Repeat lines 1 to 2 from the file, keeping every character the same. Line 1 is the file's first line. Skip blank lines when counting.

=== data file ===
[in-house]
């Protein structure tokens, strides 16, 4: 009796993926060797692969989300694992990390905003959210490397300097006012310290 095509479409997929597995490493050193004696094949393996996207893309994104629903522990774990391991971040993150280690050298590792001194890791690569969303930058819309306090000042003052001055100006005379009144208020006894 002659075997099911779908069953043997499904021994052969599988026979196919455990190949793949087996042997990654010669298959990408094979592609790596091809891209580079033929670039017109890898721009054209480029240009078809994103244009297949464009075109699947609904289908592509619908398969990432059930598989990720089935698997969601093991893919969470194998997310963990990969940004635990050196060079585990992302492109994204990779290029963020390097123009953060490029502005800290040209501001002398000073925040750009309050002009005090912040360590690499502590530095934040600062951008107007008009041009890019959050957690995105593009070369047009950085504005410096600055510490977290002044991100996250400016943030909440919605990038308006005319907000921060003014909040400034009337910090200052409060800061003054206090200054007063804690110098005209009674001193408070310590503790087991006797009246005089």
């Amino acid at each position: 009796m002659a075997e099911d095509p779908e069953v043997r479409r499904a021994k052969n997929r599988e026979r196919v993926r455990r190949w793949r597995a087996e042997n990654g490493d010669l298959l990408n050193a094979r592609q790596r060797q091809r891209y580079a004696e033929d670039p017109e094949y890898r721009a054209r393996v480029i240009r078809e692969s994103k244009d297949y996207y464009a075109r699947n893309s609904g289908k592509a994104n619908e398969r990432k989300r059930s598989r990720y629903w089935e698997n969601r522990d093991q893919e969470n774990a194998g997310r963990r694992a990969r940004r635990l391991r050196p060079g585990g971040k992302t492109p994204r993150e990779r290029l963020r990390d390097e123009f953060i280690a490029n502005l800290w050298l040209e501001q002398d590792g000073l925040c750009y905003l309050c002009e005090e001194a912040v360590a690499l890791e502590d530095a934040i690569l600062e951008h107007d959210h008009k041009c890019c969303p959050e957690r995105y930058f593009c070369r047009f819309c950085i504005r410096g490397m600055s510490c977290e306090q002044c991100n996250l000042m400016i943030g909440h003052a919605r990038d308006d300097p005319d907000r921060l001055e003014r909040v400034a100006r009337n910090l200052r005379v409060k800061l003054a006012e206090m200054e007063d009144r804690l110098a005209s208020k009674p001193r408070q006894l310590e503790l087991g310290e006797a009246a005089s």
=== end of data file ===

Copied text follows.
[in-house]
């Protein structure tokens, strides 16, 4: 009796993926060797692969989300694992990390905003959210490397300097006012310290 095509479409997929597995490493050193004696094949393996996207893309994104629903522990774990391991971040993150280690050298590792001194890791690569969303930058819309306090000042003052001055100006005379009144208020006894 002659075997099911779908069953043997499904021994052969599988026979196919455990190949793949087996042997990654010669298959990408094979592609790596091809891209580079033929670039017109890898721009054209480029240009078809994103244009297949464009075109699947609904289908592509619908398969990432059930598989990720089935698997969601093991893919969470194998997310963990990969940004635990050196060079585990992302492109994204990779290029963020390097123009953060490029502005800290040209501001002398000073925040750009309050002009005090912040360590690499502590530095934040600062951008107007008009041009890019959050957690995105593009070369047009950085504005410096600055510490977290002044991100996250400016943030909440919605990038308006005319907000921060003014909040400034009337910090200052409060800061003054206090200054007063804690110098005209009674001193408070310590503790087991006797009246005089």